Want personalized picks that fit your family?
Set preferences to see our top age-appropriate picks for your kids.
A lot or a little?
The parents' guide to what's in this movie.
What parents need to know
Parents need to know that a ferocious dragon guards a witch's lair. Sorcery makes a roomful of people look like grotesque, talking vegetable-beings. A dismembered wizard's body re-animates and re-assembles. African-American characters seem to be comic-relief menials. Regular use of "s--t." Some sloppy eating, flatulence, fighting/dueling, drinking alcohol, and playing with toilets from the Dark Ages characters. The modern characters cohabit without benefit of marriage. One female goes through deliberately seductive poses in revealing clothes. A wizard uses an animal penis in a potion. Magic makes characters deform, mutate, and even explode. Frequent slapstick mayhem, usually with swords. An innocent girl is stabbed to death (magic reverses her fate, however); a thief is threatened with amputation of his hand. The bewildered heroes thoroughly wreck modern appliances, including an SUV.
- Parents say
- Kids say
There aren't any reviews yet. Be the first to review this title.
What's the story?
In JUST VISITING, a 12th century nobleman, Count Thibault of Malfete (Jean Reno), and his servant Andre (Christian Clavier) find themselves transported to the year 2000 when an aging wizard (Malcolm McDowell) demonstrates a potion that enables people to travel through time. They end up in a Chicago museum that has relics from Thibault's time on display. The pair are aided by Julia (Christina Applegate), an employee of the museum. When the Count learns that Julia is his descendant, he realizes he must get back to his time.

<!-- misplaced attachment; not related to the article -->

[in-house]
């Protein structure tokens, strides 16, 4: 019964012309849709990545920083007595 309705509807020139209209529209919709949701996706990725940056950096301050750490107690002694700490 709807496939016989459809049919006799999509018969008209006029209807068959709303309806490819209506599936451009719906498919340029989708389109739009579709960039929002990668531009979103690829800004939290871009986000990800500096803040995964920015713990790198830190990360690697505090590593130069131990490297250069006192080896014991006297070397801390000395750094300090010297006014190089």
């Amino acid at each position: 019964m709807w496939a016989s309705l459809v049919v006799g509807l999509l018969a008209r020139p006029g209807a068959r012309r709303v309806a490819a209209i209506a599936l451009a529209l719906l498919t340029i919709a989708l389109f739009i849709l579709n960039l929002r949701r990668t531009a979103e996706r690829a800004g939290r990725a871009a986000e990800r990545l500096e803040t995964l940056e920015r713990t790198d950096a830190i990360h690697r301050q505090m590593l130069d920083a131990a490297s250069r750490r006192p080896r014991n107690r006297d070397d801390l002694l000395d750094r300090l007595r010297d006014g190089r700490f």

Is it any good?
This remake tones down the chaotic bloodshed (replacing it with expensive but unnecessary computer-generated special effects), but not the bad taste. Thibault and Andre are grungy, foul-smelling and gluttonous, and they react to modern-day civilization with bewilderment and drawn swords, as they trash cars, TVs, and refrigerators. The filmmakers delight in repeating these antics repeatedly -- Andre is particularly enchanted by toilets -- and the jokes don't get any fresher the second time around. Neither do Applegate's blandly deadpan reactions. Scriptwriter John Hughes helped update the scenario, and his touch is most apparent in the subplot of Julia learning to be a strong, assertive individual. She owes thanks to her semi-barbaric ancestor Thibault, who enforces the Malfete family motto "Courage is our creed." The movie gets more entertaining near the end, with a cute role for McDowell, the only actor here who underplays as the fashion-conscious sorcerer. There's also a genuinely rousing climactic chase.
You can find 1993's Les Visiteurs on video -- be warned, however, that it's rated R for gore and bad taste. In a rare move for a Hollywood remake of a foreign film, the original French director, Jean-Marie Poire, came along for the new version, as did stars Jean Reno and Christian Clavier. The European actors are a refreshing change from, say, Mel Gibson (in his comedy roles) and Martin Short, but their performances are grounded in little more than slapstick and buffoonish mayhem.